Study data published in Gut suggest that IgA antitissue transglutaminase (tTG) titres 10 or more times the upper limit of normal (ULN) are strongly associated with small intestinal mucosal changes diagnostic of celiac disease (CD). A 10-fold increase in tTG antibody levels in the presence of antiendomysial IgA antibodies (EMA) positivity may be “sufficient to make a diagnosis of CD,” potentially supporting a no-biopsy approach for the diagnosis of CD, according to the investigators.

The study included 1417 patients, 30% of whom were found to have elevated tTG titres (≥10×ULN). Of these 431 patients, 98% had Marsh 3 lesions on duodenal biopsy and were subsequently diagnosed with CD. Marsh 3 histology was used as the primary reference standard across the 3 cohorts.

Regarding the patient makeup of each group, cohort 1 included 740 patients assessed at a specialist CD clinic at a center in the United Kingdom (UK). The prevalence of CD among these patients was 93.0%. Cohort 2 encompassed 532 patients with low suspicion for CD for whom upper gastrointestinal endoscopy was recommended. Among patients in this group, who were seen at another UK center, the prevalence of CD was 3.2%. Finally, cohort 3 comprised 145 patients with raised tTG titres from multiple international sites. The prevalence of CD in this cohort was 92.0%.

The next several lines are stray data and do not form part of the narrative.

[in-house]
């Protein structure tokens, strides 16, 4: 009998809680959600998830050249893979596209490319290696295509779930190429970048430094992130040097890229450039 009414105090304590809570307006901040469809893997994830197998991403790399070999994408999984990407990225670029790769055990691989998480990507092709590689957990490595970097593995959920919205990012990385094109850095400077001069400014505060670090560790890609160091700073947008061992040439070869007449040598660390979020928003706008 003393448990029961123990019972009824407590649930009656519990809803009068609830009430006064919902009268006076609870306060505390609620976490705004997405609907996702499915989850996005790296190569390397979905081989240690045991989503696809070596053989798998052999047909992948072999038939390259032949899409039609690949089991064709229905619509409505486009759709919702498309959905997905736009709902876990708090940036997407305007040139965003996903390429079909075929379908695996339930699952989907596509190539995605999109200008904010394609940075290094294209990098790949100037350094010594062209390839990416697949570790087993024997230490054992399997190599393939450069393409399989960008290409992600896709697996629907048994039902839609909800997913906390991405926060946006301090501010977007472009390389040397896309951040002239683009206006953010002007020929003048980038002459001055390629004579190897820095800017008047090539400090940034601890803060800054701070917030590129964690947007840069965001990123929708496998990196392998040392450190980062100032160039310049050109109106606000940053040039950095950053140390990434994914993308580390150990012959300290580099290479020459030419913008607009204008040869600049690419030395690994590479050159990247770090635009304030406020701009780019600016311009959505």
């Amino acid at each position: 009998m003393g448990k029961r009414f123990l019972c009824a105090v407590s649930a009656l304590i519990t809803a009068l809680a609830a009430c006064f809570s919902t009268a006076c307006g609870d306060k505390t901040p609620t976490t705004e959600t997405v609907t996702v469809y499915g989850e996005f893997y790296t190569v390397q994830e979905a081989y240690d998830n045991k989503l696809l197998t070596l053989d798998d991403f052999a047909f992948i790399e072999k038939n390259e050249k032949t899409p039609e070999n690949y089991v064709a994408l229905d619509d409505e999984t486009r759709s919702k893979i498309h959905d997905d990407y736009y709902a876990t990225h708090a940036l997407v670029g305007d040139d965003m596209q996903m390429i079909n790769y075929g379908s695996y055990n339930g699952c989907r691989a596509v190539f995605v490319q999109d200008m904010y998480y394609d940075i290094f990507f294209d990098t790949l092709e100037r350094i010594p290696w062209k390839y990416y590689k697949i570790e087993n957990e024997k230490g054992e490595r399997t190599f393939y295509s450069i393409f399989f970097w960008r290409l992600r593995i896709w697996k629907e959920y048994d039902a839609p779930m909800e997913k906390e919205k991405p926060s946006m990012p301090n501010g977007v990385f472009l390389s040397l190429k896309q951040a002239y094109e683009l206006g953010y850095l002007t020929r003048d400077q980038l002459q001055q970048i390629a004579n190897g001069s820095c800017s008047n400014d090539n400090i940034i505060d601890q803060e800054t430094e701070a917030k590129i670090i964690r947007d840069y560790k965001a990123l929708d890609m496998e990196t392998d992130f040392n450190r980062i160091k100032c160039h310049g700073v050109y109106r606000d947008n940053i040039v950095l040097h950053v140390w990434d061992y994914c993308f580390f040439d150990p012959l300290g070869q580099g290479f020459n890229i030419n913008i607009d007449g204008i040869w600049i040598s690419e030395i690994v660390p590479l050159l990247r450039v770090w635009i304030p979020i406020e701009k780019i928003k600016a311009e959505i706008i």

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Across the 3 cohorts, almost all adults with tTG tires of 10 times or more the ULN were found to have “small intestinal mucosal changes diagnostic of CD” on duodenal biopsy. The positive predictive value for IgA tTG levels 10 times the ULN or greater at identifying individuals with Marsh 3 lesions was 98.7%, 100.0%, and 95.2% in cohorts 1, 2, and 3, respectively. In line with existing data, the study authors “found that a tTG titre threshold of [10 times the ULN] accurately identified individuals with Marsh 3 lesions.”

The findings support a “no-biopsy strategy in adult gastroenterology services,” the study authors stated, adding that “local validation of assay-specific thresholds would enable this approach to have the greatest impact on adult patients.” Notably, the clinical insight aligns with the Paediatric European Society for the Study of Paediatric Gastroenterology, Hepatology, and Nutrition guideline suggestion that CD diagnoses can be made without taking duodenal biopsies.

Disclosure: Several study authors declared affiliations with the pharmaceutical industry. Please see the original reference for a full list of the authors’ disclosures.

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Reference

Penny HA, Raju SA, Lau MS, et al. Accuracy of a no-biopsy approach for the diagnosis of coeliac disease across different adult cohorts. Gut. Published online November 2, 2020. doi:10.1136/gutjnl-2020-320913